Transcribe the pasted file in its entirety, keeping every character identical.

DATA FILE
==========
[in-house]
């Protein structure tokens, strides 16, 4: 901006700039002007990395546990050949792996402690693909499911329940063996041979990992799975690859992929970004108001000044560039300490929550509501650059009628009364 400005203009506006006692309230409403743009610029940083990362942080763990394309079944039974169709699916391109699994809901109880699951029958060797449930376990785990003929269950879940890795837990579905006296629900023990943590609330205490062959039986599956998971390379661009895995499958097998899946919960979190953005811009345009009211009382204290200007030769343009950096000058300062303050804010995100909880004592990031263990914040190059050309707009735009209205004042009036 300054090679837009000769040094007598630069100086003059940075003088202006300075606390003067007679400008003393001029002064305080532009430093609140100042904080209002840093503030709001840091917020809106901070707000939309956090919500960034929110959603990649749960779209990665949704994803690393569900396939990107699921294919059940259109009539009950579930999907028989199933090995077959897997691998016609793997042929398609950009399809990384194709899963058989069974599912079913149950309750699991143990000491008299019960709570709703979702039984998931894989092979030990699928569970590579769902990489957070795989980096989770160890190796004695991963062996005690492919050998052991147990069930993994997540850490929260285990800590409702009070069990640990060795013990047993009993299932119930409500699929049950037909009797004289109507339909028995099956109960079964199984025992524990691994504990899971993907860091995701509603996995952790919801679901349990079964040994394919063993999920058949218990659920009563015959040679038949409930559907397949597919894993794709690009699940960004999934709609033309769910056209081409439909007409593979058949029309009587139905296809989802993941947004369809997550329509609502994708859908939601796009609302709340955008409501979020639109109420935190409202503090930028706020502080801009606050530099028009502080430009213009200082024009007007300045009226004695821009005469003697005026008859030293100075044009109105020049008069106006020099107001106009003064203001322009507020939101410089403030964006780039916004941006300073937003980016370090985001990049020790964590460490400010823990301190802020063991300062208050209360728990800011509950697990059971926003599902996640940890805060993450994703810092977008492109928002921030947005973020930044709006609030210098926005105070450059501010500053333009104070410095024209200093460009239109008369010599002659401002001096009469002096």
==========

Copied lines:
[in-house]
């Protein structure tokens, strides 16, 4: 901006700039002007990395546990050949792996402690693909499911329940063996041979990992799975690859992929970004108001000044560039300490929550509501650059009628009364 400005203009506006006692309230409403743009610029940083990362942080763990394309079944039974169709699916391109699994809901109880699951029958060797449930376990785990003929269950879940890795837990579905006296629900023990943590609330205490062959039986599956998971390379661009895995499958097998899946919960979190953005811009345009009211009382204290200007030769343009950096000058300062303050804010995100909880004592990031263990914040190059050309707009735009209205004042009036 300054090679837009000769040094007598630069100086003059940075003088202006300075606390003067007679400008003393001029002064305080532009430093609140100042904080209002840093503030709001840091917020809106901070707000939309956090919500960034929110959603990649749960779209990665949704994803690393569900396939990107699921294919059940259109009539009950579930999907028989199933090995077959897997691998016609793997042929398609950009399809990384194709899963058989069974599912079913149950309750699991143990000491008299019960709570709703979702039984998931894989092979030990699928569970590579769902990489957070795989980096989770160890190796004695991963062996005690492919050998052991147990069930993994997540850490929260285990800590409702009070069990640990060795013990047993009993299932119930409500699929049950037909009797004289109507339909028995099956109960079964199984025992524990691994504990899971993907860091995701509603996995952790919801679901349990079964040994394919063993999920058949218990659920009563015959040679038949409930559907397949597919894993794709690009699940960004999934709609033309769910056209081409439909007409593979058949029309009587139905296809989802993941947004369809997550329509609502994708859908939601796009609302709340955008409501979020639109109420935190409202503090930028706020502080801009606050530099028009502080430009213009200082024009007007300045009226004695821009005469003697005026008859030293100075044009109105020049008069106006020099107001106009003064203001322009507020939101410089403030964006780039916004941006300073937003980016370090985001990049020790964590460490400010823990301190802020063991300062208050209360728990800011509950697990059971926003599902996640940890805060993450994703810092977008492109928002921030947005973020930044709006609030210098926005105070450059501010500053333009104070410095024209200093460009239109008369010599002659401002001096009469002096």